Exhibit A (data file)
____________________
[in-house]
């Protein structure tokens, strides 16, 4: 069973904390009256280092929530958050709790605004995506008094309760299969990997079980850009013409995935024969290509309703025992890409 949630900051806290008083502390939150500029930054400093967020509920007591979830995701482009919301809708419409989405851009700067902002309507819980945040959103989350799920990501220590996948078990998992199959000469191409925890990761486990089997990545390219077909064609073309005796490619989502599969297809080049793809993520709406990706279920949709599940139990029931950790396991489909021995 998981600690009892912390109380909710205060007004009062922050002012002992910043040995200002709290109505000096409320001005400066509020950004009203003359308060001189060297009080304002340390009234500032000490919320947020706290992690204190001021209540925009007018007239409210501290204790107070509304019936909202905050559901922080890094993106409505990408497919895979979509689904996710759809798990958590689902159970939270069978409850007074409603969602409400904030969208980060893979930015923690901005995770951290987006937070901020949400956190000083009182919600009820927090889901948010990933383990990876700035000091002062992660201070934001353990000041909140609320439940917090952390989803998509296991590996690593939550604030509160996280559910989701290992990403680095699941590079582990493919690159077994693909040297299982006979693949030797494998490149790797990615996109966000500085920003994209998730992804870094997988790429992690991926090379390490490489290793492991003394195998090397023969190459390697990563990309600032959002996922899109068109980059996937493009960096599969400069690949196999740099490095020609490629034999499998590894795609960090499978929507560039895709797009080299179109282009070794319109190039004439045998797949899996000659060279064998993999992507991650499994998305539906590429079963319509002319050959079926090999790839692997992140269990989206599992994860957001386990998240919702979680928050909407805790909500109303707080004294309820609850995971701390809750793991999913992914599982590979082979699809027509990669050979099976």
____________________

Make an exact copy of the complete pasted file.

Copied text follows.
[in-house]
């Protein structure tokens, strides 16, 4: 069973904390009256280092929530958050709790605004995506008094309760299969990997079980850009013409995935024969290509309703025992890409 949630900051806290008083502390939150500029930054400093967020509920007591979830995701482009919301809708419409989405851009700067902002309507819980945040959103989350799920990501220590996948078990998992199959000469191409925890990761486990089997990545390219077909064609073309005796490619989502599969297809080049793809993520709406990706279920949709599940139990029931950790396991489909021995 998981600690009892912390109380909710205060007004009062922050002012002992910043040995200002709290109505000096409320001005400066509020950004009203003359308060001189060297009080304002340390009234500032000490919320947020706290992690204190001021209540925009007018007239409210501290204790107070509304019936909202905050559901922080890094993106409505990408497919895979979509689904996710759809798990958590689902159970939270069978409850007074409603969602409400904030969208980060893979930015923690901005995770951290987006937070901020949400956190000083009182919600009820927090889901948010990933383990990876700035000091002062992660201070934001353990000041909140609320439940917090952390989803998509296991590996690593939550604030509160996280559910989701290992990403680095699941590079582990493919690159077994693909040297299982006979693949030797494998490149790797990615996109966000500085920003994209998730992804870094997988790429992690991926090379390490490489290793492991003394195998090397023969190459390697990563990309600032959002996922899109068109980059996937493009960096599969400069690949196999740099490095020609490629034999499998590894795609960090499978929507560039895709797009080299179109282009070794319109190039004439045998797949899996000659060279064998993999992507991650499994998305539906590429079963319509002319050959079926090999790839692997992140269990989206599992994860957001386990998240919702979680928050909407805790909500109303707080004294309820609850995971701390809750793991999913992914599982590979082979699809027509990669050979099976």